Shea Patterson remembers when he first met Jim Harbaugh. It was last December in Mississippi when the now-junior quarterback found the Michigan football coach’s straight-forward approach and character endearing.  

So much so that, during the pair’s first recruiting visit, Patterson turned to his friend with a prophetic message.

“I want to play for that guy.”

Almost a year later, Patterson is indeed playing for Harbaugh — and quite well. Patterson has thrown for nearly 2,000 yards and 17 touchdowns in 10 games as a Wolverine, delivering striking consistency with just three interceptions and a 66 percent completion percentage.  

Patterson said that Harbaugh naturally helped with his knowledge and understanding of the game. That has been reflected in Patterson’s success in transitioning from Ole Miss’ spread offense to more complex sets at Michigan.

But Harbaugh’s effect on Patterson extends far beyond a playbook.

“I think he reminded me of that feeling again,” Patterson said. “Because every coach is different. But just his drive, his work ethic and the way he runs things here reminded me and has gotten me back in that killer mode.”

That killer mode is a product of an obsession for the game of football. It’s well-known that Harbaugh has it — from the cleats he wears on the sideline to mottos like “crave contact” — and Patterson says he does as well.

“Just his passion for the game — you can really see it,” Patterson said. “I think I’m one of those guys, too. I love the game. I love everything that comes with it. So does he, not only as a player back when he was playing, but as a coach. You can see it.”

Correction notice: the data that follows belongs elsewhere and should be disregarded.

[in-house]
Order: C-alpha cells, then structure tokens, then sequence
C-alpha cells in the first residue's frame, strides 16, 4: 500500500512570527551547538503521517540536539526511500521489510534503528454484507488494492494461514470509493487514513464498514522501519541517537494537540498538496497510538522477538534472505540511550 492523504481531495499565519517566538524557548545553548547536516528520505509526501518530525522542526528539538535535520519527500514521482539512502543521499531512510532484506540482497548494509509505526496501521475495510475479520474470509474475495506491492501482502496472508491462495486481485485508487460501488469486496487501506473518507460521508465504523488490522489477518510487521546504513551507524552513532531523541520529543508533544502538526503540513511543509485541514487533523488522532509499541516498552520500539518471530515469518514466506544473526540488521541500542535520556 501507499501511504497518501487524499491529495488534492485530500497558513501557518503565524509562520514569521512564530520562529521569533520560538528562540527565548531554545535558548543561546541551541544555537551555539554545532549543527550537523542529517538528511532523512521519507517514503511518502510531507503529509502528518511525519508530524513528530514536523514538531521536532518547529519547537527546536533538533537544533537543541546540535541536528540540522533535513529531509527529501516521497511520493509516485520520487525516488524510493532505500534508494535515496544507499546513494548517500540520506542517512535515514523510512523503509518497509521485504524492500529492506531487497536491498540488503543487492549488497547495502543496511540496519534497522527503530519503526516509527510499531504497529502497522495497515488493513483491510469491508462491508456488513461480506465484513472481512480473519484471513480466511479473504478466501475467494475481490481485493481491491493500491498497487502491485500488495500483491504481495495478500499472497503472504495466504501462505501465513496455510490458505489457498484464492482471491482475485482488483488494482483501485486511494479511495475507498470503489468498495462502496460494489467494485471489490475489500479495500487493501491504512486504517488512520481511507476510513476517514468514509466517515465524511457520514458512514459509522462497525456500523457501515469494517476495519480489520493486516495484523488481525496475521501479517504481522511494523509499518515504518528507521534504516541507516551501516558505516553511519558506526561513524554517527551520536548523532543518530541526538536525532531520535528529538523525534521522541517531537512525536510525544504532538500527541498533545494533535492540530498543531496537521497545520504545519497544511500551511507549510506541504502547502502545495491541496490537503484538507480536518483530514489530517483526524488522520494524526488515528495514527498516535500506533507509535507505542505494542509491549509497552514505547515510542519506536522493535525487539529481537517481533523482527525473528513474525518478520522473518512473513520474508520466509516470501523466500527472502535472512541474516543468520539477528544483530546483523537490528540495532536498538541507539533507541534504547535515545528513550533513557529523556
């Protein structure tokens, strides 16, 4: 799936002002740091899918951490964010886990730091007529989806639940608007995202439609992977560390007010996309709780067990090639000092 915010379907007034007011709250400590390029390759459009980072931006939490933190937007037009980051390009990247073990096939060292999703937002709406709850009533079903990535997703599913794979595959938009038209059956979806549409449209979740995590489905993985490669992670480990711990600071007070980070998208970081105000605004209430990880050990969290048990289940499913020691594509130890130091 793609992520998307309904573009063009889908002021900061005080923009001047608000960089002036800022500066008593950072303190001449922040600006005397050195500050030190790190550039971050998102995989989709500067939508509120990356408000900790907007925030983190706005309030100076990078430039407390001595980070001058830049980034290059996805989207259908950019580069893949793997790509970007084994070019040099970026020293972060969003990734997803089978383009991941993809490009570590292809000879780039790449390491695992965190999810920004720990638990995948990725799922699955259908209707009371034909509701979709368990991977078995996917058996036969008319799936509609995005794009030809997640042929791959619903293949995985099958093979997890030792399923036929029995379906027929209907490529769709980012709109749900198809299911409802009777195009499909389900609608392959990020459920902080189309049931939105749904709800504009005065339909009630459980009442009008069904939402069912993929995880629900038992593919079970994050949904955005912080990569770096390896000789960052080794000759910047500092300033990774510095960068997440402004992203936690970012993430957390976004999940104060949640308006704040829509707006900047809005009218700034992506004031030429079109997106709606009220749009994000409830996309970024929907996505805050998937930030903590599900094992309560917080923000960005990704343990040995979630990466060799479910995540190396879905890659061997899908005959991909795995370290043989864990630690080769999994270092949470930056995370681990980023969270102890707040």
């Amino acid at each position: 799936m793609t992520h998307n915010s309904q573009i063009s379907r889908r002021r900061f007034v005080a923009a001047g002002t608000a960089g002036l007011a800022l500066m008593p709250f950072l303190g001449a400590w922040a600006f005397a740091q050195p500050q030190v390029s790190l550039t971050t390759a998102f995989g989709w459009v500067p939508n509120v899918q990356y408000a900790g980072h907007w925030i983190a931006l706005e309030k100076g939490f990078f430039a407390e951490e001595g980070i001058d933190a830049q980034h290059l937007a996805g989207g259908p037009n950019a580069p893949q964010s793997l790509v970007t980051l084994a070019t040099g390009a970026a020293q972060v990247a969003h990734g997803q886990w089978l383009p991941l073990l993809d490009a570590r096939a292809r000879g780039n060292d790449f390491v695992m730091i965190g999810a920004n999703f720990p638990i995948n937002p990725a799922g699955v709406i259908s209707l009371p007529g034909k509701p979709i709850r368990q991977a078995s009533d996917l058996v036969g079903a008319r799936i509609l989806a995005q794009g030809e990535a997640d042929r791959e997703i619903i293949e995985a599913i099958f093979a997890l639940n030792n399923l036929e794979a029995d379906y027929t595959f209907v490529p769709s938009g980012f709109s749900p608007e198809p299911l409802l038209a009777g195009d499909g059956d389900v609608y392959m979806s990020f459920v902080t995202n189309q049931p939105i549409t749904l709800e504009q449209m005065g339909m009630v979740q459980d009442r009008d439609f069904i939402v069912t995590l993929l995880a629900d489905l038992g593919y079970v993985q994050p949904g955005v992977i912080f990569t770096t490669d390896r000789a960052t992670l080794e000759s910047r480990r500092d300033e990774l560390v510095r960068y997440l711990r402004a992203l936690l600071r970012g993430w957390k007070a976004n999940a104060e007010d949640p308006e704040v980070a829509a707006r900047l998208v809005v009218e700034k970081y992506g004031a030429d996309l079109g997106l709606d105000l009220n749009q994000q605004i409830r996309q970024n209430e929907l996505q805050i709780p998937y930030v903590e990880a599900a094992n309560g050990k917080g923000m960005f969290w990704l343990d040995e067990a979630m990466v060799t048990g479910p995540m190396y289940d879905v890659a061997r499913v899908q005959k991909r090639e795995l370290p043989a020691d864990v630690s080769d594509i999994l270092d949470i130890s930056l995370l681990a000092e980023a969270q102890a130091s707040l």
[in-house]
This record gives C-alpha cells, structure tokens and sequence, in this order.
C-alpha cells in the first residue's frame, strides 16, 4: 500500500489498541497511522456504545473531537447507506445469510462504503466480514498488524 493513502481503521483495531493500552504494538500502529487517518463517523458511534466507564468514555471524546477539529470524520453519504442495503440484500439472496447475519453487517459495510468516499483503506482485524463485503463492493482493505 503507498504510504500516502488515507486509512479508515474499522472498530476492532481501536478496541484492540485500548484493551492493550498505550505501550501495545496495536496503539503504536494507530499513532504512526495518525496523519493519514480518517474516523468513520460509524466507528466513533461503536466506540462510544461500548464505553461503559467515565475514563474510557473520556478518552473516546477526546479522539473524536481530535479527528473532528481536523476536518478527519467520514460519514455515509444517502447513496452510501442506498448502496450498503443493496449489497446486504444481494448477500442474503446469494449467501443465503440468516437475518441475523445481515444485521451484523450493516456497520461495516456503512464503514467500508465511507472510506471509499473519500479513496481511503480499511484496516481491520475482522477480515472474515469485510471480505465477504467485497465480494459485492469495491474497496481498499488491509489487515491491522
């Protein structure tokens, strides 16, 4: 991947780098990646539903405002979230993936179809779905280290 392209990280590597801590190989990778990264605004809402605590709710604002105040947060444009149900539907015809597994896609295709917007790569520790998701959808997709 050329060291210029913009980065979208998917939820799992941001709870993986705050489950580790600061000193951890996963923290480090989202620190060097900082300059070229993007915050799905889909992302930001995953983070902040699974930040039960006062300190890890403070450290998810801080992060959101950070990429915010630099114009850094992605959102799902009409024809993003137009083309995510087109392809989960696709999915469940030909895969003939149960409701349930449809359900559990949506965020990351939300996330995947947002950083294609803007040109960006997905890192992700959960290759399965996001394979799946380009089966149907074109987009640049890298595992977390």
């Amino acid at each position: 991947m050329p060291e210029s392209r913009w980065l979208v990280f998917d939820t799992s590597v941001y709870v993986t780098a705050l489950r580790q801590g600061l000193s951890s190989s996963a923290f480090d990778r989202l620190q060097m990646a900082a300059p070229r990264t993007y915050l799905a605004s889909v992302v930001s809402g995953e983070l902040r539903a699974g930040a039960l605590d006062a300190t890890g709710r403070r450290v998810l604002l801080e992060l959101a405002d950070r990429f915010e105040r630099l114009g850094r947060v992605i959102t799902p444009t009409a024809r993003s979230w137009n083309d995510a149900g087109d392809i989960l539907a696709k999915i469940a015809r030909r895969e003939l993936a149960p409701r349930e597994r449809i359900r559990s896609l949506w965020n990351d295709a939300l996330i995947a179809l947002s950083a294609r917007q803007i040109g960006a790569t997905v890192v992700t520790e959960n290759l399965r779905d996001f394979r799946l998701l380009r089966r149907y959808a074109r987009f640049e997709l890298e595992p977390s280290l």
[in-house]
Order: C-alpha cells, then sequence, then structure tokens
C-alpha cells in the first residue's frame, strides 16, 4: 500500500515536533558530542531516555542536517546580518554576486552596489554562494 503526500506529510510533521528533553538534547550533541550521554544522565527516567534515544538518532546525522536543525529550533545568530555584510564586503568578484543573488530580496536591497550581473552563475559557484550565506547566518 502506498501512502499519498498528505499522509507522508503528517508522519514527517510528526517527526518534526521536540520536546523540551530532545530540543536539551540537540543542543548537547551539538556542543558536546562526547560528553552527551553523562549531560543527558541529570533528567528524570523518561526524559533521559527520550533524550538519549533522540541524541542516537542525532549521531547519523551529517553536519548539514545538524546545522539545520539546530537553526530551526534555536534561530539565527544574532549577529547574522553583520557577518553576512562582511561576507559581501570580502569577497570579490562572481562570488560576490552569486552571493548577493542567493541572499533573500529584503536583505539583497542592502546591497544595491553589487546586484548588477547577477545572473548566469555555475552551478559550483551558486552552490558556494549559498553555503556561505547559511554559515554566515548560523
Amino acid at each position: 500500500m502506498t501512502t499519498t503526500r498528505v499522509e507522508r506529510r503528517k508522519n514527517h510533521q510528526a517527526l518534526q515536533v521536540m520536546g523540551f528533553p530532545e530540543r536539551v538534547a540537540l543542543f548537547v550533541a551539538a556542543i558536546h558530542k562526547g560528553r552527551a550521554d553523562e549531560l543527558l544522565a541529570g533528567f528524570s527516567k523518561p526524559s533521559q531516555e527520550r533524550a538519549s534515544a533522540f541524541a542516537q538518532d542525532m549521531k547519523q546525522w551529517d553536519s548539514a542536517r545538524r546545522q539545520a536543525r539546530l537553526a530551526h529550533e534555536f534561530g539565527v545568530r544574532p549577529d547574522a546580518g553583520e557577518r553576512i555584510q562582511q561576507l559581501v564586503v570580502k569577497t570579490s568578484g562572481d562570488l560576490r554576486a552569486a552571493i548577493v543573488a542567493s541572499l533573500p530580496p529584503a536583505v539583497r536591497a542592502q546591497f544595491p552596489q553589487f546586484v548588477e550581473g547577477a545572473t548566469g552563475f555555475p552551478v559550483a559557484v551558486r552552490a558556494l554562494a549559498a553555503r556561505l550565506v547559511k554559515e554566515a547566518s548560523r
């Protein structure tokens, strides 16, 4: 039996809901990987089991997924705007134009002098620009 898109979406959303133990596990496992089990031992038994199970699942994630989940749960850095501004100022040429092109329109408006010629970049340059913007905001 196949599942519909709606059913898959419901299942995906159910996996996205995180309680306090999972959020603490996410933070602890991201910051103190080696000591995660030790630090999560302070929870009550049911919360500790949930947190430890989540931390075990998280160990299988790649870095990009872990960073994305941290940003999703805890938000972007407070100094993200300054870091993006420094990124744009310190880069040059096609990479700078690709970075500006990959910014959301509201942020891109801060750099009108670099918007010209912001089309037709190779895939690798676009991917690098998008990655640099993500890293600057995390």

That’s just a start for the similarities between the two. During his weekly radio show Monday, Harbaugh said that he and Patterson are “on the same page,” and even took it a step further.  

“I think I get him,” Harbaugh said.

The parallels are not glaring in front of the media. Harbaugh can be unpredictable, tense and combative at times. Patterson, meanwhile, is soft-spoken and even-keel.

But the two have meshed on the football field. Patterson has seen clips of Harbaugh during his playing days evading defenders to complete throws on the run — something Patterson continues to do successfully at Michigan.

In the third quarter last Saturday against Rutgers, Patterson rolled to his left and threw across his body 30 yards down the sideline. It was not a high-percentage play — but it was for Patterson. He put it in perfect position for sophomore receiver Donovan Peoples-Jones to make the catch for a third-down conversion.

“He made some throws that were just unbelievable,” Harbaugh said Saturday. “Put in the right spot, with the wind blowing, swirling.”

It was not always this seemingly easy for Patterson. When he joined Michigan’s roster last winter, his eligibility for the 2018 season was still up in the air. And though many expected he would eventually win the starting quarterback job, it was not necessarily a guarantee for him.

“‘You got to earn it, you got to earn everything.’ That’s the first thing (Harbaugh) ever told me,” Patterson said. “He said when I came in, ‘Nothing’s going to be given to you. Everything’s going to earned. We got some really good quarterbacks here, you’re going to have to find a way to be the guy.’

“Once I had the opportunity to do that through play and the season as it goes, we continued to build that bond.”

Patterson and Harbaugh’s cohesion has the Wolverines at 9-1 and ranked inside the top four. Eleven months after the pair first met, Patterson knows his message to his friend was the right call.

“It’s been everything and more of what I thought it was going to be,” Patterson said.

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